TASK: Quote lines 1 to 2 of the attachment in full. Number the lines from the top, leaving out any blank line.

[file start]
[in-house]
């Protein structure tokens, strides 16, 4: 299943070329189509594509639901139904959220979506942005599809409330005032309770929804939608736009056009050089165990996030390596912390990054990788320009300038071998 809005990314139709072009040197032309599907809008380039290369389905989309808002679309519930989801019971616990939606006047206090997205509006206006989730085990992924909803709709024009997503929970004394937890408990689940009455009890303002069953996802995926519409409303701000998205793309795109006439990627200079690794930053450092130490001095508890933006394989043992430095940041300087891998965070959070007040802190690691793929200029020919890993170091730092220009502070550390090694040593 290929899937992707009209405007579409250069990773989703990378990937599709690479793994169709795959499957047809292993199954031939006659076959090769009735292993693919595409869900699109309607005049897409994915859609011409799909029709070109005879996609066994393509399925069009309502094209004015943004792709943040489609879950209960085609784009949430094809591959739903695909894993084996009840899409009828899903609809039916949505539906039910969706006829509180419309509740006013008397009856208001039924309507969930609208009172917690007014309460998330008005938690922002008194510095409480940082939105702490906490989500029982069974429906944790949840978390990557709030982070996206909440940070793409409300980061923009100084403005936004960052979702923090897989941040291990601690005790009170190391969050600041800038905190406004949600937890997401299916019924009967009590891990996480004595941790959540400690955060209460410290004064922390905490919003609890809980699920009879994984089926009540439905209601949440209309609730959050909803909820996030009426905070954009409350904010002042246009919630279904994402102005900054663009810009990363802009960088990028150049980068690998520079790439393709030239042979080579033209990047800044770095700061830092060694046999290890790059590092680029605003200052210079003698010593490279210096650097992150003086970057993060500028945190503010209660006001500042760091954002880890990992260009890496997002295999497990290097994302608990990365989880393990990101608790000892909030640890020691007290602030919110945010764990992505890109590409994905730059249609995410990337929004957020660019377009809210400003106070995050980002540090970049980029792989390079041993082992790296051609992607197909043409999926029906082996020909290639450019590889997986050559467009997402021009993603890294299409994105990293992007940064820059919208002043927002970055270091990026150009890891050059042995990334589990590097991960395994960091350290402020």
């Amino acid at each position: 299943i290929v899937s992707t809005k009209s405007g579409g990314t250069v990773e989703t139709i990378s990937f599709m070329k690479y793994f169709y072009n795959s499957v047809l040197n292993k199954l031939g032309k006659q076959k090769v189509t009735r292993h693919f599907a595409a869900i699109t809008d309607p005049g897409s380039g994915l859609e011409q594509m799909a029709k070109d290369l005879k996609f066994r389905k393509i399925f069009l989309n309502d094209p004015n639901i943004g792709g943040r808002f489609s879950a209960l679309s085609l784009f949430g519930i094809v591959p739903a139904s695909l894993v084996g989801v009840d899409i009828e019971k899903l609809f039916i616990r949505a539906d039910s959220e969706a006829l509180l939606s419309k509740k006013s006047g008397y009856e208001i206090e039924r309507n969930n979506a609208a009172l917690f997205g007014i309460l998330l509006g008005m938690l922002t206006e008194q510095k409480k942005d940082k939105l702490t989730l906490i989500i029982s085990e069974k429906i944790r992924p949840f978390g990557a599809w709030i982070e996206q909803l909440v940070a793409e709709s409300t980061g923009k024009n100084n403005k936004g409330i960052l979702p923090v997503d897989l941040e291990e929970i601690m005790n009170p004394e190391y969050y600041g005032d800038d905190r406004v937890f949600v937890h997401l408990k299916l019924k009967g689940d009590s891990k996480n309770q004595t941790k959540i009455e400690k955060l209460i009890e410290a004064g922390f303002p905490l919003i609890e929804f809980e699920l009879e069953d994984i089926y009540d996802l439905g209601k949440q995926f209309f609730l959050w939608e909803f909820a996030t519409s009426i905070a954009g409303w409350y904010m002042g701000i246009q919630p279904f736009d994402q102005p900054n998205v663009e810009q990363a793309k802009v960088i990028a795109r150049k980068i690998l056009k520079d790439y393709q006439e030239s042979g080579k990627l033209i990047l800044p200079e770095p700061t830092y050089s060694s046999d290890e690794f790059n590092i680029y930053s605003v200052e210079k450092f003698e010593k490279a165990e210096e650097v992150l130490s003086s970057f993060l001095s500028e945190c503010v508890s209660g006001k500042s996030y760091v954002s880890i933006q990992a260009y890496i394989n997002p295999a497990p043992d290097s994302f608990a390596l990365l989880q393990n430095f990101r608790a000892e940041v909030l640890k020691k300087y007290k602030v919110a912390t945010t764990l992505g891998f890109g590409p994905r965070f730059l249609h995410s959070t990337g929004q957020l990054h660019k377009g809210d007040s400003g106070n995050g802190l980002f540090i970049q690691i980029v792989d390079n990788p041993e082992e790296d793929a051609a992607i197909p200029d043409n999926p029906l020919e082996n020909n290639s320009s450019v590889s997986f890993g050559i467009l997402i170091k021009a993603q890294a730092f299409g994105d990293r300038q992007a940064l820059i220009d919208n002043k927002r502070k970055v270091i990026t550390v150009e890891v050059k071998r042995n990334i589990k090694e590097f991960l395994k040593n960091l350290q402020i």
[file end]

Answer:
[in-house]
């Protein structure tokens, strides 16, 4: 299943070329189509594509639901139904959220979506942005599809409330005032309770929804939608736009056009050089165990996030390596912390990054990788320009300038071998 809005990314139709072009040197032309599907809008380039290369389905989309808002679309519930989801019971616990939606006047206090997205509006206006989730085990992924909803709709024009997503929970004394937890408990689940009455009890303002069953996802995926519409409303701000998205793309795109006439990627200079690794930053450092130490001095508890933006394989043992430095940041300087891998965070959070007040802190690691793929200029020919890993170091730092220009502070550390090694040593 290929899937992707009209405007579409250069990773989703990378990937599709690479793994169709795959499957047809292993199954031939006659076959090769009735292993693919595409869900699109309607005049897409994915859609011409799909029709070109005879996609066994393509399925069009309502094209004015943004792709943040489609879950209960085609784009949430094809591959739903695909894993084996009840899409009828899903609809039916949505539906039910969706006829509180419309509740006013008397009856208001039924309507969930609208009172917690007014309460998330008005938690922002008194510095409480940082939105702490906490989500029982069974429906944790949840978390990557709030982070996206909440940070793409409300980061923009100084403005936004960052979702923090897989941040291990601690005790009170190391969050600041800038905190406004949600937890997401299916019924009967009590891990996480004595941790959540400690955060209460410290004064922390905490919003609890809980699920009879994984089926009540439905209601949440209309609730959050909803909820996030009426905070954009409350904010002042246009919630279904994402102005900054663009810009990363802009960088990028150049980068690998520079790439393709030239042979080579033209990047800044770095700061830092060694046999290890790059590092680029605003200052210079003698010593490279210096650097992150003086970057993060500028945190503010209660006001500042760091954002880890990992260009890496997002295999497990290097994302608990990365989880393990990101608790000892909030640890020691007290602030919110945010764990992505890109590409994905730059249609995410990337929004957020660019377009809210400003106070995050980002540090970049980029792989390079041993082992790296051609992607197909043409999926029906082996020909290639450019590889997986050559467009997402021009993603890294299409994105990293992007940064820059919208002043927002970055270091990026150009890891050059042995990334589990590097991960395994960091350290402020």